Abortion is legal in Canada — but is it accessible? Experts weigh in

There is a renewed conversation about abortion accessibility and rights for women in Canada after US Supreme Court justices overturned the Roe v. Wade case on Friday, allowing states to ban abortions.

Since abortion was decriminalized in Canada in 1988, it has long been considered that Canada is an abortion-friendly country for women around the world.

However, decriminalization of abortion has not ensured abortion equity or necessarily improved access, experts say.

“As a country, we say we are pro-choice and that we care. But to be pro-choice, we need to be able to offer the choice in the first place,” says Frederique Chabot, the director of domestic health promotion at Action Canada for Sexual Health and Rights.

As of 2016 UN Human Rights Commissioner’s report noted a lack of access to abortion in Canada and called on the government to redress inequities, and since COVID-19 ravaged the country’s health-care systems, waiting lists for almost all services including abortions have become beyond sustainable.

“There is a serious capacity issue that is not being talked about,” says TK Pritchard, the executive director of the Kitchener-based SHORE center, a non-profit that offers sexual and reproductive services to women.

“With clinics being overrun, folks not having access to a family doctor … if you’re outside an urban centre, it does mean that abortion is not accessible for a lot of people. And it’s definitely time that we stop pretending that it’s accessible in Canada,” he said.

Compounding long waiting periods are four main access-to-abortion issues in Canada that can be boiled down to geography, knowledge, equity and immigration status.


According to a 2006 report published by non-profit charity Canadians for Choicegeography is directly linked to the accessibility of an abortion and that barriers exist despite “the fact that abortion is generally a simple procedure that any hospital with an obstetrics ward can be equipped to conduct.”

Those living in rural areas in Canada continue to face obstacles in having an abortion, says Pritchard.

“Most abortion providers are located less than 150 kilometers from the southern border and typically only one in six hospitals offers abortion services,” he said.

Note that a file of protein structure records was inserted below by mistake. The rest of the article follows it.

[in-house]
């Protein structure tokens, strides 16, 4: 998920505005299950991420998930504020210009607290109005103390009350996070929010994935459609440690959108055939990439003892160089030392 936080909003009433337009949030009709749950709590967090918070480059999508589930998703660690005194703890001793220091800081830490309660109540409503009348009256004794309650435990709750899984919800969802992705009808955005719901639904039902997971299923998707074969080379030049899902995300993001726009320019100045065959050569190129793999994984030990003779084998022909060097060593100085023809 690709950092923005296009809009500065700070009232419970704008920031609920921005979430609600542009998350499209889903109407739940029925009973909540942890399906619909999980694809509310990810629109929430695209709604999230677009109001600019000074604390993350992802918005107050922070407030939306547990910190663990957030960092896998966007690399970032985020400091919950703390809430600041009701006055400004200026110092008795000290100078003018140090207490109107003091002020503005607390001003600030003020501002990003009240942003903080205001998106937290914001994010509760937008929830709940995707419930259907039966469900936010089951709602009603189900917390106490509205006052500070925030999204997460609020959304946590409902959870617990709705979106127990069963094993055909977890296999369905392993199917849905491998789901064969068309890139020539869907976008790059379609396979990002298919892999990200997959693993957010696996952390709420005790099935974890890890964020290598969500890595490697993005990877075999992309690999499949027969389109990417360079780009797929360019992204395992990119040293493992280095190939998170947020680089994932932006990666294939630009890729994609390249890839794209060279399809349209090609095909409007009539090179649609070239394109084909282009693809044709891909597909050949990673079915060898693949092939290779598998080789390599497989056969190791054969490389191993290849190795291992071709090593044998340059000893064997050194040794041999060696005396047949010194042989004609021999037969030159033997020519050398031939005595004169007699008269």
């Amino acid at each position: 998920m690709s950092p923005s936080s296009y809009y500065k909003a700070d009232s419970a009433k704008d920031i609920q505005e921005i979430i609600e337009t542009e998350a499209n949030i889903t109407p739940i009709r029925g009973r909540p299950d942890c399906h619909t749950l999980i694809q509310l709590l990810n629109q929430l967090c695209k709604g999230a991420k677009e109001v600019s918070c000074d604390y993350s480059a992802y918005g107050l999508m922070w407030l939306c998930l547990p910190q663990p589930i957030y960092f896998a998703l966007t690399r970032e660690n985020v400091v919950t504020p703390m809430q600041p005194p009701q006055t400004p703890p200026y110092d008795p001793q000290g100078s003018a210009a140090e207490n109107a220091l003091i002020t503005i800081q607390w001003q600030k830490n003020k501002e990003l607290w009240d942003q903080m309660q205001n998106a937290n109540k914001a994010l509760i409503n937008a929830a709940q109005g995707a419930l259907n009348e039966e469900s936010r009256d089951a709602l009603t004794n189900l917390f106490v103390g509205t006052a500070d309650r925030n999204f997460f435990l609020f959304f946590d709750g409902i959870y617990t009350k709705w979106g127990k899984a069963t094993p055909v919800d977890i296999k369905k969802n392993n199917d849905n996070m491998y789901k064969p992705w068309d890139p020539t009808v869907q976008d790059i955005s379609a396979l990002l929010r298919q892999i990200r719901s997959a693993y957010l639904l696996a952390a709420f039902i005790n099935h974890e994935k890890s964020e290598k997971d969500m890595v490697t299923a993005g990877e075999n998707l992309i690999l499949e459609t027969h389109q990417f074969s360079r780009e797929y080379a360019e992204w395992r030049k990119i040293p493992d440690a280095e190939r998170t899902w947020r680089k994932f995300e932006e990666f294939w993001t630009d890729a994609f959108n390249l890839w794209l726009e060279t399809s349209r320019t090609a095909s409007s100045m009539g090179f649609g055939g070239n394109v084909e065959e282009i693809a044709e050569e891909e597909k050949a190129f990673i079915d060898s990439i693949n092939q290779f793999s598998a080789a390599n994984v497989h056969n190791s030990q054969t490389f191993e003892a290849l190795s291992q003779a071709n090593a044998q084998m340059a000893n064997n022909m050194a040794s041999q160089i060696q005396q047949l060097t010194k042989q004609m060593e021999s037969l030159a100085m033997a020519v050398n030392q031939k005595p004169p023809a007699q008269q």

“So if you’re outside of those areas, it can be really hard to find an abortion provider. And that can be true for surgical abortions as well as long-term medication abortions. Too many women have to leave and travel for care.”

Pritchard said when one starts to factor in the financial strain related to the costs of transportation including accommodation, childcare, elder care, lost wages, and possibly even the procedure itself, abortion services become more and more out of reach for Canadian women who don’ t live in urban areas.

Chabot says it “really is an infrastructure issue.”

“There are so many maternity wards that were closed during the pandemic because there’s no staff, no resources and no money so people had to drive three hours to give or terminate birth and so there is a real need of investing in sexual and reproductive health infrastructure ,” she said.

Access also depends on which province women live in.

In New Brunswick the government only fund abortions at three hospitals, meaning patients who do not live in either Bathurst or Moncton need to travel for the procedure.

There are 11 abortion clinics in Ontario, with nine located in the Greater Toronto Area and the remaining two being in London and Ottawa. Abortion clinics do not exist far from the Canada-US border, with the highest number of abortion providers found in the province of Quebec.

Experts argue that the uneven distribution of clinics in provinces across the country leads to inequitable access to abortion for many Canadian women.

A woman enters the Morgentaler clinic in Montreal, Wednesday, May 29, 2013. (THE CANADIAN PRESS / Ryan Remiorz)


In Canada, abortion health services are not publicly advertised and the main mechanism to find care is through the guidance of a primary care provider or via individual research.

According to an abortion law paper published by the University of British Columbia in 2019, many patients remain unaware that abortion services do not require a referral.

The paper suggests that this lack of knowledge can be taken advantage of by some providers who hold a conscientious objection and “may delay referral, order unnecessary tests, or refuse to refer or see a person requesting an abortion.”